Erector Spinae Lever Arm Length Variations with Changes in Spinal Curvature

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Abstract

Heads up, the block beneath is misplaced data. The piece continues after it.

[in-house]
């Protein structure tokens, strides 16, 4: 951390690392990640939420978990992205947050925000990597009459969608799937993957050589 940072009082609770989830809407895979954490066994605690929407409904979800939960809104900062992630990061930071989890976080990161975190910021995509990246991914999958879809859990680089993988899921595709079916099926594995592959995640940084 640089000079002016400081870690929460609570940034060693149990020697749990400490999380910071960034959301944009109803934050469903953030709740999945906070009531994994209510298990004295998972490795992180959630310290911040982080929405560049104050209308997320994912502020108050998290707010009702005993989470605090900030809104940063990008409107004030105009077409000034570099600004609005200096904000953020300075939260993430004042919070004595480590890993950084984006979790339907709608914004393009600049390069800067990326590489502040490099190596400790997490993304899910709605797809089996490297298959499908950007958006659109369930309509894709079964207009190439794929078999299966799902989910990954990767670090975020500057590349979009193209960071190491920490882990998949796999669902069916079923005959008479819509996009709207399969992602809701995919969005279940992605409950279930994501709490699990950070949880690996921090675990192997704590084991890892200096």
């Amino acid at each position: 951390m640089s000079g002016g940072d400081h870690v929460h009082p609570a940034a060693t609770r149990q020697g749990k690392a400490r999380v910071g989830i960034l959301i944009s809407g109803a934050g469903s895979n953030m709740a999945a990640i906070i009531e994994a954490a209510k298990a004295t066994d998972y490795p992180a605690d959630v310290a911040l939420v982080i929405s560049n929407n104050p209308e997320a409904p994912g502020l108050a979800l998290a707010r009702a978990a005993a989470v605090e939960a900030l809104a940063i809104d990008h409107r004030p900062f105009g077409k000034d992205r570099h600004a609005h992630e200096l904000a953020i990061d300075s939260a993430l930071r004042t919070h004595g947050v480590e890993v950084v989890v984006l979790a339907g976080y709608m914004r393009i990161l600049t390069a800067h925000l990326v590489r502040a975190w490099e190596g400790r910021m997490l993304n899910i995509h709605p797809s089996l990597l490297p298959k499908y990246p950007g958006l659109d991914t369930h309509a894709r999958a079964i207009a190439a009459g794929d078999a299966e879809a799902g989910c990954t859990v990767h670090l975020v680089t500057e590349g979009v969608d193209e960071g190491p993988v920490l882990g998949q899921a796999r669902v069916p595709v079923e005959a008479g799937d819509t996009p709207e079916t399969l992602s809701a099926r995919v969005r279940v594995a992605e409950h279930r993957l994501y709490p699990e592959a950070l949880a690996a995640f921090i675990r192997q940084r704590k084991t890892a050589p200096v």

Magnetic resonance imaging was used to study the effect of different curvatures in the lumbar spine on lever arm lengths of the erector spinae musculature. Eleven subjects were instructed to simulate static lifts while lying supine in a magnetic resonance camera with the lumbar spine either in kyphosis or lordosis. A sagittal image of the spine was obtained to analyze the lumbosacral angle and to guide the imaging of transverse sections through each disc (L1/L2 to L5/S1). Images were analyzed for lever arm lengths of the erector spinae muscle (ES) and the erector spinae aponeurosis (ESA), the latter functioning as a tendon for superiorly positioned ES muscle portions. The lumbosacral angle (between superior surfaces of S1 and L4) averaged 44° in the lordosed, 26° in the kyphosed and 41° in a neutral supine position. In lordosis, the lever arm lengths were significantly longer than in kyphosis for all levels, averaging 60–63 mm (ES) and 82–86 mm (ESA). The corresponding values for kyphosis were 49–57 mm (ES) and 67–77 mm (ESA), respectively. Thus, there was a considerable effect (10–24%) of lumbar curvature on lever arm lengths for the back extensor muscles. The change in leverage will affect the need for extensor muscle force and thus the magnitude of compression in the lumbar spine in loading situations such as lifting.

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